Not surprisingly, the pet food companies have figured out what to add to dog food to make our dogs want to eat more food: sugar, fat and salt are the primary additives which increase the desire for a dog to eat more than is healthy for them.

The primary concern is that sugar and fat contribute greatly to weight gain because they are higher in calories. However, even more dangerous is that when many animals eat foods rich in sugar, fat, or salt, they want to eat more, regardless of whether or not they should. – from Chowhounds, page 11 of the ARC –

Sounds like dogs are not that much different than people, doesn’t it?

Some of Dr. Ward’s advice is just commonsense – such as tracking how many “treats” you give your dog. I did enjoy his comparison charts in this section which show the reader the effects of dog treats in human terms. For example, if I give Raven (who weighs approximately 60 pounds) one Good-Life wholesome bone, it is like me eating FOUR Kentucky Fried chicken breasts. Yikes!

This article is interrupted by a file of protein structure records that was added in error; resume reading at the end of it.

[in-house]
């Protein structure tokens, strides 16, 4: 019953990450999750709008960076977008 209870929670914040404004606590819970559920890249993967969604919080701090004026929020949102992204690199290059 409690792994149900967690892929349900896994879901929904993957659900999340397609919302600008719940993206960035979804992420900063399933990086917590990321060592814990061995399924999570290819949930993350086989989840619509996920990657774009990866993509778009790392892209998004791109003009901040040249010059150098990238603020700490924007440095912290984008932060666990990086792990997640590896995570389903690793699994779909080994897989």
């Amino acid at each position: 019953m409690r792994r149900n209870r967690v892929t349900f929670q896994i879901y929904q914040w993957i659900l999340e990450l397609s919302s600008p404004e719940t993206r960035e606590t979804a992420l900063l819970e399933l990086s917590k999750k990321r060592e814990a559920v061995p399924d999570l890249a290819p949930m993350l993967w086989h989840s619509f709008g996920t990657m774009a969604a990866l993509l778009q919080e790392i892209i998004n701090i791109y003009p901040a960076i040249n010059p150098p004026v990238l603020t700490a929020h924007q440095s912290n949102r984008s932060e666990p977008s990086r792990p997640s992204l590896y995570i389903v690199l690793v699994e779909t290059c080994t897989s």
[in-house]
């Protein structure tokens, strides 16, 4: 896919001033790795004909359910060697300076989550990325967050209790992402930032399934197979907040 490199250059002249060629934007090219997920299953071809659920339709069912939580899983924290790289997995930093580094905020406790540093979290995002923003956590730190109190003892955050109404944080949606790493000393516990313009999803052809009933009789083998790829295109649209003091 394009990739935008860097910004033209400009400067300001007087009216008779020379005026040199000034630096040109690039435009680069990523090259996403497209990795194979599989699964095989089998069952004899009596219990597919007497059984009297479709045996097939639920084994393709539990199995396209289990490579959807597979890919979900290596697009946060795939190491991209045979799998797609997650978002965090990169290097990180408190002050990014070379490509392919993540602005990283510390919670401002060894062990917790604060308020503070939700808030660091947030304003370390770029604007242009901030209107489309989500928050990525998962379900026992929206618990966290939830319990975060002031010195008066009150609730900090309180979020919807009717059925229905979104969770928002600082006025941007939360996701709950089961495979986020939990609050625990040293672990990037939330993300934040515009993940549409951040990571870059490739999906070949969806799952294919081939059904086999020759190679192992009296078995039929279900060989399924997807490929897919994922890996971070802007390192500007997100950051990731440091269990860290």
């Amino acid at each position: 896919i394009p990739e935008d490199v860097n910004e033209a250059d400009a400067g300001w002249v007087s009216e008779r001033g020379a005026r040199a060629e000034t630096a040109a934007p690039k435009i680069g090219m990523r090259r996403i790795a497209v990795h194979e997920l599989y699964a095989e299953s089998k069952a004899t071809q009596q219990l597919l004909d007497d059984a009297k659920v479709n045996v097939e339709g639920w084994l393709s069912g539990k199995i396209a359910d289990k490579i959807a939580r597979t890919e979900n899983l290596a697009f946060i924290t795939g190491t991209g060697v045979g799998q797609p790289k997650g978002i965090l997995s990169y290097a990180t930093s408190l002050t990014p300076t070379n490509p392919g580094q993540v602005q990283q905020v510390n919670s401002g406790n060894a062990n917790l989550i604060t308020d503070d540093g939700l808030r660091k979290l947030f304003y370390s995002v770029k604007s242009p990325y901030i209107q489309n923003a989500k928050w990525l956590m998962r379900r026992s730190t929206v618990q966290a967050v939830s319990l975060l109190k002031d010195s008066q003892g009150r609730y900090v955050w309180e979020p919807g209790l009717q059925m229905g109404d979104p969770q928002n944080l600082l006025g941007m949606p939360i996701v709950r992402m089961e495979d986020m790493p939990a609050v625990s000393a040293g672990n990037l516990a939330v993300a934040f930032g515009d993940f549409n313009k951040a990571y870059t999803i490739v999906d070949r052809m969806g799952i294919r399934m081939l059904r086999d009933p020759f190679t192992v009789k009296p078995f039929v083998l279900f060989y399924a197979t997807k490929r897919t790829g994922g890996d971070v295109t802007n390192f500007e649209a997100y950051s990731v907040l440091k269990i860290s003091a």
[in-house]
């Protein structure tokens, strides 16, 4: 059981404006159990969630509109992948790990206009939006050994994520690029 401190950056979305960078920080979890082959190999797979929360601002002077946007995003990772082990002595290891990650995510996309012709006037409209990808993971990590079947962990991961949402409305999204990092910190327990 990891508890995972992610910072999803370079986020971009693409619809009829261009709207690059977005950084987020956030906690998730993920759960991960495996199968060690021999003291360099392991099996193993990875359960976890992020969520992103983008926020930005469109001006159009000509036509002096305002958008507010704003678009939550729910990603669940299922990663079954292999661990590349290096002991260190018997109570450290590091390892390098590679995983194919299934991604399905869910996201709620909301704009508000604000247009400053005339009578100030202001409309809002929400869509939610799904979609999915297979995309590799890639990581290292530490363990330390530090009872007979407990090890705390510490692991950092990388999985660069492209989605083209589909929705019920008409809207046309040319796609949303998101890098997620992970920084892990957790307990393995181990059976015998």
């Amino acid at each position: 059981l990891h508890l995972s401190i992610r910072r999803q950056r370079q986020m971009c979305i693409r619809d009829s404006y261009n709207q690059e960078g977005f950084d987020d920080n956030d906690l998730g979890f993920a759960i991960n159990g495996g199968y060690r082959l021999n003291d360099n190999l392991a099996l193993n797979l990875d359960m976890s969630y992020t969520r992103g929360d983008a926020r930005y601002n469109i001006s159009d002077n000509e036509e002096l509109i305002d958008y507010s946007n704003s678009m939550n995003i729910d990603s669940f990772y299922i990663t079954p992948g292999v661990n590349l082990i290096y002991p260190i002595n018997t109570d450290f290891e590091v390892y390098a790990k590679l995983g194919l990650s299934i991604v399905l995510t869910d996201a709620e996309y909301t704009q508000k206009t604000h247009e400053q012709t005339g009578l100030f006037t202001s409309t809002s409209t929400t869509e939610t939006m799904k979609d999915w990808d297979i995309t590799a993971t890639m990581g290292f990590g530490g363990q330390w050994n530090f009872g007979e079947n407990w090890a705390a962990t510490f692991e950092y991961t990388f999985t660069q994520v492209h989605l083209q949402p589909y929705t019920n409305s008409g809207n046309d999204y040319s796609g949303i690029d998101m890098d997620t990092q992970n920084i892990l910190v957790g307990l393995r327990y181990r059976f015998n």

One of the most helpful sections for me was the section on choosing a commercial dog food. Dr. Ward breaks down the contents for the reader in easy to understand terms: Calories, Fat, Protein and Carbohydrates. He also specifies what to avoid (such as artificial colors – dogs don’t see color like we do!). Following this section, is a fun section on how to supplement your dog’s food with home cooked meals. I enjoyed looking through the recipes and have decided to try out a few of these with Raven who is a picky eater! For example, check out this recipe:

Turkey Meatballs (makes 30)

6 oz. lean ground turkey
1/2 cup chopped carrots
1/2 cup ground quinoa or oatmeal
1/2 tsp. garlic powder